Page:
• Voluntary and charitable activities are exempt from a number of the new restrictions. This means that, where volunteers are able to volunteer outside their home (see above), they can:
    • meet in groups of any size indoors or outdoors while volunteering
    • travel to volunteer or while volunteering
  • As always, it should be a volunteer’s personal choice whether they wish to volunteer, including outside their home, and they should not be compelled to do so by their organisation or group.
  • Volunteer-involving organisations must ensure their venues meet coronavirus safety standards. You should therefore review risk assessments and also check your insurance cover.
  • People over the age of 60 and those who are clinically vulnerable do not face any specific restrictions on volunteering and should follow the same guidelines as above. However, as this group could be at higher risk of severe illness from coronavirus, they may need additional support to follow social distancing rules and minimise contact with others.
  • There is a further group of people who are defined, on medical grounds, as clinically extremely vulnerable (CEV) to coronavirus – that is, people with specific serious health conditions. Clinically extremely vulnerable people can volunteer from home; they are advised not to volunteer outside their home. The Government will write to everybody who is clinically extremely vulnerable to set out detailed advice while the new restrictions are in place.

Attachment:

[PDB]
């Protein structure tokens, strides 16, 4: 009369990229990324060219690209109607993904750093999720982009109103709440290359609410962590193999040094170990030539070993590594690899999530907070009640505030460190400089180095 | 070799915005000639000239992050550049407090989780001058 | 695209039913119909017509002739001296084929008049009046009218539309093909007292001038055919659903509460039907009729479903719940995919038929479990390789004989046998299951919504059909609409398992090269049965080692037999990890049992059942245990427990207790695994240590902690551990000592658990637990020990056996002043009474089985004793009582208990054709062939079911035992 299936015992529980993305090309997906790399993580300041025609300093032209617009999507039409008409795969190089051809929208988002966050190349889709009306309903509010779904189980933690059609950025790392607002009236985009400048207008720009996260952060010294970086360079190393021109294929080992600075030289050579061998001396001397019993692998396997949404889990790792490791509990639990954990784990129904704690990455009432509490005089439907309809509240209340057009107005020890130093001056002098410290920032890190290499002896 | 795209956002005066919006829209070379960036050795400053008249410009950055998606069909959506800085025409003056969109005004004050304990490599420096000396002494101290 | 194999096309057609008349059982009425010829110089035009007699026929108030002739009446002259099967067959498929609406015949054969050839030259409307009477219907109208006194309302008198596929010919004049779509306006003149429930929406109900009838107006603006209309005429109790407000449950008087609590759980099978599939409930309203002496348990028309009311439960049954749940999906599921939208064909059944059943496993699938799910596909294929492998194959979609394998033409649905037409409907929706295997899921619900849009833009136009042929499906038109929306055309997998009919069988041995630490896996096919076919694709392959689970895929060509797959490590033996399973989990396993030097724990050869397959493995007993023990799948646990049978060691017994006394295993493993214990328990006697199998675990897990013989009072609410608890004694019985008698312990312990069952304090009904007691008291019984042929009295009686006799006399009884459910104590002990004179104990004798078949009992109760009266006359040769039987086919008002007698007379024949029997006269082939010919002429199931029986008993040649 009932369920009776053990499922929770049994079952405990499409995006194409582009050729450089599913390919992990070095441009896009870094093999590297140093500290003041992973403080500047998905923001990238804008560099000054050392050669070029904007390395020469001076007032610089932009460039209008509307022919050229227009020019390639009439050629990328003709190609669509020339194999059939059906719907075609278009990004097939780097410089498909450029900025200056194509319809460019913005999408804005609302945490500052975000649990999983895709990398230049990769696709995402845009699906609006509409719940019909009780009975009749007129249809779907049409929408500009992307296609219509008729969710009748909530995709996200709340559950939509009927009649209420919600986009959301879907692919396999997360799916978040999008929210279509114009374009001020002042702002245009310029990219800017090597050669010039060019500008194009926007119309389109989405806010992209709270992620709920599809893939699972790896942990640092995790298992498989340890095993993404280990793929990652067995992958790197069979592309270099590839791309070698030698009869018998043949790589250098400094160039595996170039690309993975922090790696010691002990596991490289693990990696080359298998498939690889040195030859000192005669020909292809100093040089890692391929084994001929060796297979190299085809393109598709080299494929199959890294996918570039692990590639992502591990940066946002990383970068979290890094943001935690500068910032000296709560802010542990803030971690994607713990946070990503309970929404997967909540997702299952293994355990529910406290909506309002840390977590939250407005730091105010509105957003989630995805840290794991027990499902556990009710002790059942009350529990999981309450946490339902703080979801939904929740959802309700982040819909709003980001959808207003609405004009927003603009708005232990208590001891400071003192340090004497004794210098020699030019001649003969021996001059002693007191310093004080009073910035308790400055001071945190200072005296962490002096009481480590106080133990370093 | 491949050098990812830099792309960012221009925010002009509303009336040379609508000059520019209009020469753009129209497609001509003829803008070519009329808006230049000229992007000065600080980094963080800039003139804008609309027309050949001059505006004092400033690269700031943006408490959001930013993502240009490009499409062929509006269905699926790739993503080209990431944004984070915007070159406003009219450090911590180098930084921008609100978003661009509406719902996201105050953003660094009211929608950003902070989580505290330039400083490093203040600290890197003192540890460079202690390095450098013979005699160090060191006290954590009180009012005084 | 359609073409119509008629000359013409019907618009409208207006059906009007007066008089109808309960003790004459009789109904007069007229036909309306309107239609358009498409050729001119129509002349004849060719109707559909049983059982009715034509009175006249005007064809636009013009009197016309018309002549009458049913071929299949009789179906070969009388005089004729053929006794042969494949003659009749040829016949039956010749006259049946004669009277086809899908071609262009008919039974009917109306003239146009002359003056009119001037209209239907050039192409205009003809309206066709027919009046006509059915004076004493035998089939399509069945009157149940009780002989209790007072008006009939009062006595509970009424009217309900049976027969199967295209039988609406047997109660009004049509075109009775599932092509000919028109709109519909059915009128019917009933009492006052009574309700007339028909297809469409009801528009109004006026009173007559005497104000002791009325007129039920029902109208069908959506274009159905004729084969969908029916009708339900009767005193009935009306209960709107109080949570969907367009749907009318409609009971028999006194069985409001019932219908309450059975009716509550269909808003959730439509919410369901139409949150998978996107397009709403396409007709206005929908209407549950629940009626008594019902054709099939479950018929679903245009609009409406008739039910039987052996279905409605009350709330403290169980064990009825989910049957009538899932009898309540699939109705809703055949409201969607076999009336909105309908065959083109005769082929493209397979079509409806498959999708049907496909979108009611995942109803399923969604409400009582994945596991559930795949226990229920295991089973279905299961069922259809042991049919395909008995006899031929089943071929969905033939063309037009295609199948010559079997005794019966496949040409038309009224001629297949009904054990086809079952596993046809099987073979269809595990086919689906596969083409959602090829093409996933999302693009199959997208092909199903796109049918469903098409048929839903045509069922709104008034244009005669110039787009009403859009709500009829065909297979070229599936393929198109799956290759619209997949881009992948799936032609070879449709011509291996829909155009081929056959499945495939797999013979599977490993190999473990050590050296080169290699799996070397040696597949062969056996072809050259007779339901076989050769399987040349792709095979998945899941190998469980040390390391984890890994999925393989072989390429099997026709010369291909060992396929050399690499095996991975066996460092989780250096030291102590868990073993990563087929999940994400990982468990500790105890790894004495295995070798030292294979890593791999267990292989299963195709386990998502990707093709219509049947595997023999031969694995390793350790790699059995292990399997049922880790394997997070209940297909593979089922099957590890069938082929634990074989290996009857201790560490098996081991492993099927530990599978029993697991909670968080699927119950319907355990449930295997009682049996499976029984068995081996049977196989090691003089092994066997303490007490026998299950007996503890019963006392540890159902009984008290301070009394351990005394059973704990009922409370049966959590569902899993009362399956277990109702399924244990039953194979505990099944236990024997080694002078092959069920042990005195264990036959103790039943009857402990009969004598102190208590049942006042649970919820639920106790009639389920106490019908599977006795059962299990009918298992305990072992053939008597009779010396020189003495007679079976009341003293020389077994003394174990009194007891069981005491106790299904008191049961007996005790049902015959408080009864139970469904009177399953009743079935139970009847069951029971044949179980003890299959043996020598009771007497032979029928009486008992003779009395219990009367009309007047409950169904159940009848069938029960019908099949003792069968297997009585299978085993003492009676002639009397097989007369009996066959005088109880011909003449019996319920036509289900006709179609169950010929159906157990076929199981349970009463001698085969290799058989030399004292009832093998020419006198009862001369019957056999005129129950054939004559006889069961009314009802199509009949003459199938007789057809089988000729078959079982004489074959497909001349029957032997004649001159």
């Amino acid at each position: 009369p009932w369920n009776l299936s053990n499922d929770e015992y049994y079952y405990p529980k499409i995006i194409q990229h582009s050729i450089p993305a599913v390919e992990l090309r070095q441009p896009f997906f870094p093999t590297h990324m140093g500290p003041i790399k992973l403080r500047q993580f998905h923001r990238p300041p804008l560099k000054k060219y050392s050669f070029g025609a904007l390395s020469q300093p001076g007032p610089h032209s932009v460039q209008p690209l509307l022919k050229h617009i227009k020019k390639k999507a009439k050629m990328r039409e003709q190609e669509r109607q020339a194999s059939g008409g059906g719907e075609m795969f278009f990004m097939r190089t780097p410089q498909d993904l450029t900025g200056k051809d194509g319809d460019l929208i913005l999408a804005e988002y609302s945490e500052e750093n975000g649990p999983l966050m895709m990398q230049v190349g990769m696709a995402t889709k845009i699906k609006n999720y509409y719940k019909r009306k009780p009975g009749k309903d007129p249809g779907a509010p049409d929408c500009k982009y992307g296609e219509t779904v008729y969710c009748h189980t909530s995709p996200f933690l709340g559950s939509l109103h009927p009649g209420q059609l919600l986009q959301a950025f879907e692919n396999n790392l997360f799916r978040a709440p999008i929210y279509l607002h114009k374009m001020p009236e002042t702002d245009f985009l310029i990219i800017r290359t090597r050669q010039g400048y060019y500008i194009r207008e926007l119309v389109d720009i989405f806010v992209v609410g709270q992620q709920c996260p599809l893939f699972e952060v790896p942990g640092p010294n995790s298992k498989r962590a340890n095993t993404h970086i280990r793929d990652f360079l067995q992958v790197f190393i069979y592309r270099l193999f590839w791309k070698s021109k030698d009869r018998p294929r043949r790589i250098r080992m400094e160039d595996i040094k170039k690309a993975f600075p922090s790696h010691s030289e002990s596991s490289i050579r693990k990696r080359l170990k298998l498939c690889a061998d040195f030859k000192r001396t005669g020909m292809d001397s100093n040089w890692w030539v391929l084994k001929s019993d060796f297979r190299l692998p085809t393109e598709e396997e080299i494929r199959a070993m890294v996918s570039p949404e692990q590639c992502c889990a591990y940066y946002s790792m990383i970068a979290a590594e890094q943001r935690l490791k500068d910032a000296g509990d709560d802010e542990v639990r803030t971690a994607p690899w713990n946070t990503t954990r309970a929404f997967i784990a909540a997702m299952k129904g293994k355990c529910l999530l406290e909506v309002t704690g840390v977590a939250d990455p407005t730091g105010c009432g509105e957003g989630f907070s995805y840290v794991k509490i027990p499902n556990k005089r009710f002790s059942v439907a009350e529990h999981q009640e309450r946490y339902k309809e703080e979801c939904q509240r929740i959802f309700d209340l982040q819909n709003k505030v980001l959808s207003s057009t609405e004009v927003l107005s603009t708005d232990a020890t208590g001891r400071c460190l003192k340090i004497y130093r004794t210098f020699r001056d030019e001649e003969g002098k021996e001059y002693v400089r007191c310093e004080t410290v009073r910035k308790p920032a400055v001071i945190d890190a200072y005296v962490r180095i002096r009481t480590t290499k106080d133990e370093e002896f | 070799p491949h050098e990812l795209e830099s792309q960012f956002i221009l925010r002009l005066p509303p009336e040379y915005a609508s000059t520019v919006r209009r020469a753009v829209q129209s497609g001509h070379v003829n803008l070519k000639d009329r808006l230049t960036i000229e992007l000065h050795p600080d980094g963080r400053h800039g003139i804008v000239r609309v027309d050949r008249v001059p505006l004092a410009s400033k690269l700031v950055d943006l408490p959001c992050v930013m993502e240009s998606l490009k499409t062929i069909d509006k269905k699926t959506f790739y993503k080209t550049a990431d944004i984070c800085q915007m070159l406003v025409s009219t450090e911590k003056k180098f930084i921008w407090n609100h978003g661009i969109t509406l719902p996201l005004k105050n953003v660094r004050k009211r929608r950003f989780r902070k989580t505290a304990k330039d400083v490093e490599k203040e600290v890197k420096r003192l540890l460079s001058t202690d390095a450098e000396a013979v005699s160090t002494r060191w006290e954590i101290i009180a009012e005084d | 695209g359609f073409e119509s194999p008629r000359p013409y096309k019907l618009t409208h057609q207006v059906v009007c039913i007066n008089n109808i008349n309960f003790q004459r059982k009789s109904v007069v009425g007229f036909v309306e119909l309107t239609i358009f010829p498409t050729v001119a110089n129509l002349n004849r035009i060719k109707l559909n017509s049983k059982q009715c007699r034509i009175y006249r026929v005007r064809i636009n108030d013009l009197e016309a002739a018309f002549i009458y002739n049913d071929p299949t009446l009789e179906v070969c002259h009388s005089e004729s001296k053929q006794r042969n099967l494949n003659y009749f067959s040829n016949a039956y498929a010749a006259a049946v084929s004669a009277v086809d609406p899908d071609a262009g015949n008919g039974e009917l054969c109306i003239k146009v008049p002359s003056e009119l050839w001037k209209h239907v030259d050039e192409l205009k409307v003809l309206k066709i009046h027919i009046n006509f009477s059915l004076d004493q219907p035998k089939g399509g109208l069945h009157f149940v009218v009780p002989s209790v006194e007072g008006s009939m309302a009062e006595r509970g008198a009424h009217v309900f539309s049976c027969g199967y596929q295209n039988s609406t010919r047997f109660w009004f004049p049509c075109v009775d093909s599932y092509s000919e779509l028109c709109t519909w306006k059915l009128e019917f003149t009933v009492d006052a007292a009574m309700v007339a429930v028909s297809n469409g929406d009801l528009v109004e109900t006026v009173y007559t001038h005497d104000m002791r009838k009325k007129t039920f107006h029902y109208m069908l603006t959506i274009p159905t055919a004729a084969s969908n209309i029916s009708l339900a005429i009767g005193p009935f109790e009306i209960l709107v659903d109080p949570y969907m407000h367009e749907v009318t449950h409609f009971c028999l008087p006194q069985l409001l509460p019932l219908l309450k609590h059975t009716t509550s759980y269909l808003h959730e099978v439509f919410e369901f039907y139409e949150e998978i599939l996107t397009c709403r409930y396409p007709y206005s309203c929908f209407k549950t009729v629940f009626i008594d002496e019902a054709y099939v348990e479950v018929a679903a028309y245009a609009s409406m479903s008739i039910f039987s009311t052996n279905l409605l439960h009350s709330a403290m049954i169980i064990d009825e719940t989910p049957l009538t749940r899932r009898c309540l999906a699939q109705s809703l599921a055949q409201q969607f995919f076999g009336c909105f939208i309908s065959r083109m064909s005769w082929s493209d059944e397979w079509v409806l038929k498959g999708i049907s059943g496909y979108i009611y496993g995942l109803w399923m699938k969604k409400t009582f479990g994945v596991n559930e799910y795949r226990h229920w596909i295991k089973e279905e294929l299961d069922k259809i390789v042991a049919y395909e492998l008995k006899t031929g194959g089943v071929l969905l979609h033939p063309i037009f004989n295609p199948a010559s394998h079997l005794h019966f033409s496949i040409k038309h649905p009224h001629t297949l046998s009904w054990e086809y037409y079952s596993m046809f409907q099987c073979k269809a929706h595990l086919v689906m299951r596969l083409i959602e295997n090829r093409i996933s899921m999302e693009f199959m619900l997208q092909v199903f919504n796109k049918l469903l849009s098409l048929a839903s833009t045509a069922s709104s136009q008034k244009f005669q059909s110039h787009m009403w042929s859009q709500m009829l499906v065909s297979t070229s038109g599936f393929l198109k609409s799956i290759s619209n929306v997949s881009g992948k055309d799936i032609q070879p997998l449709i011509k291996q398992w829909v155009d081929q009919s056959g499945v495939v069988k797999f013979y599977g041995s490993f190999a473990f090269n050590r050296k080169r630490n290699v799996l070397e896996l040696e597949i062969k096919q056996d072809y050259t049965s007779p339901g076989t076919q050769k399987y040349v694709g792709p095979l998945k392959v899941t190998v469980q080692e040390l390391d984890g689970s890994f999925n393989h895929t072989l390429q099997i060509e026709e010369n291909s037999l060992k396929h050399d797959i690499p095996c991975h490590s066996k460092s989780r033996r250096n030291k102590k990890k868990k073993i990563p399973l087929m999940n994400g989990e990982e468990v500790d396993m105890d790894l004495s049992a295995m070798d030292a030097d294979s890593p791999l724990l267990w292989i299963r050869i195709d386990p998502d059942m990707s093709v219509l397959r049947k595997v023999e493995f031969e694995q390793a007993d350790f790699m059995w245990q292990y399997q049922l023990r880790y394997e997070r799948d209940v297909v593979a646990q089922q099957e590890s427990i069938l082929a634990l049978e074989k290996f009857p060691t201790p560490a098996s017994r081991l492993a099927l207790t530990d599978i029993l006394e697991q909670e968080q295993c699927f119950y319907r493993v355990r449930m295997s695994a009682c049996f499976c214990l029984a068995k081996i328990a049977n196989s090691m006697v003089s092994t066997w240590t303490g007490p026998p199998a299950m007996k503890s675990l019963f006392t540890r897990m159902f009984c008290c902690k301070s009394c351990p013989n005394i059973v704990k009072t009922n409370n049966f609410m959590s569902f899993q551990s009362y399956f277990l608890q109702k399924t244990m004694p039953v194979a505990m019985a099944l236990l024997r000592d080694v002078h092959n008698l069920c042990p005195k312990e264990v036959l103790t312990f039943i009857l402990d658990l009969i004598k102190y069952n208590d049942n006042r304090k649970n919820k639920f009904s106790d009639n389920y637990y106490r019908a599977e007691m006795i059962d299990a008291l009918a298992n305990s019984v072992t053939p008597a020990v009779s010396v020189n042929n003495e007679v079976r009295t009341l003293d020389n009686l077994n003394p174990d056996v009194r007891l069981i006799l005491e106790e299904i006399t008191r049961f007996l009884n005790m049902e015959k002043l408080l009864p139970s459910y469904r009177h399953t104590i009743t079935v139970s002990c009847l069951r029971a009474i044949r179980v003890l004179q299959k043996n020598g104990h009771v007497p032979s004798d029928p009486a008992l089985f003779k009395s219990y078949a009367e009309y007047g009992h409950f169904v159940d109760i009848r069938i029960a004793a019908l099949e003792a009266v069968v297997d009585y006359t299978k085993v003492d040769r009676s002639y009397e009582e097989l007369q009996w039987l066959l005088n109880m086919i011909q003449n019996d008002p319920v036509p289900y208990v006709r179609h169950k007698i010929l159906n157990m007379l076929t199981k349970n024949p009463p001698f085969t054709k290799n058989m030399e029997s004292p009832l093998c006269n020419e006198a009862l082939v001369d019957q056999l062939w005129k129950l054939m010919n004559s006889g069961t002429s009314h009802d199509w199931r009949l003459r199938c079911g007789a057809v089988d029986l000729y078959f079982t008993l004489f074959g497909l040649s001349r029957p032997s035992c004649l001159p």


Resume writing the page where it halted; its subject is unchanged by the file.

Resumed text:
• The existing GOV.UK coronavirus volunteering guidance pages will be updated in line with the new announcements later this week when the new rules come into effect.
Actions to take:
  • Review your services and consider if these can be delivered remotely or virtually during lockdown. Here are our slides from earlier in the year when we ran a session on this. Speak to funders if you wish to adapt your services, most will be amenable to this if you check in advance.
  • If you are planning to continue with any in person charitable activities, make sure that it is not an activity that must close by law. You should also be prepared to evidence your decision and why you have taken that approach. If you are unsure, pause your service and seek advice.
  • Review your risk assessments for services that you you are permitted to continue to deliver in person. These must be Covid-secure. Volunteers should have a free choice as to whether they volunteer. Bear in mind that some people are more at risk to covid-19 and plan around protecting these individuals. Be prepared to review these in line with any updated government guidance that may be issued.
  • Have clear guidance around when not to volunteer or attend a service, i.e. covid symptons or positive test, including anyone in their household. See the legal duty to self isolate linked above.
Further support
  • Continue to check further updates from the government
  • The government has also extended the Coronavirus Job Retention Scheme until December.
  • Take a look at the Get Berkshire Active support for community clubs here
  • If you would like help to understand the above or would like confidential advice, please get in touch with Herjeet at herjeet.randhawa@rva.org.uk or call us on 0118 9372273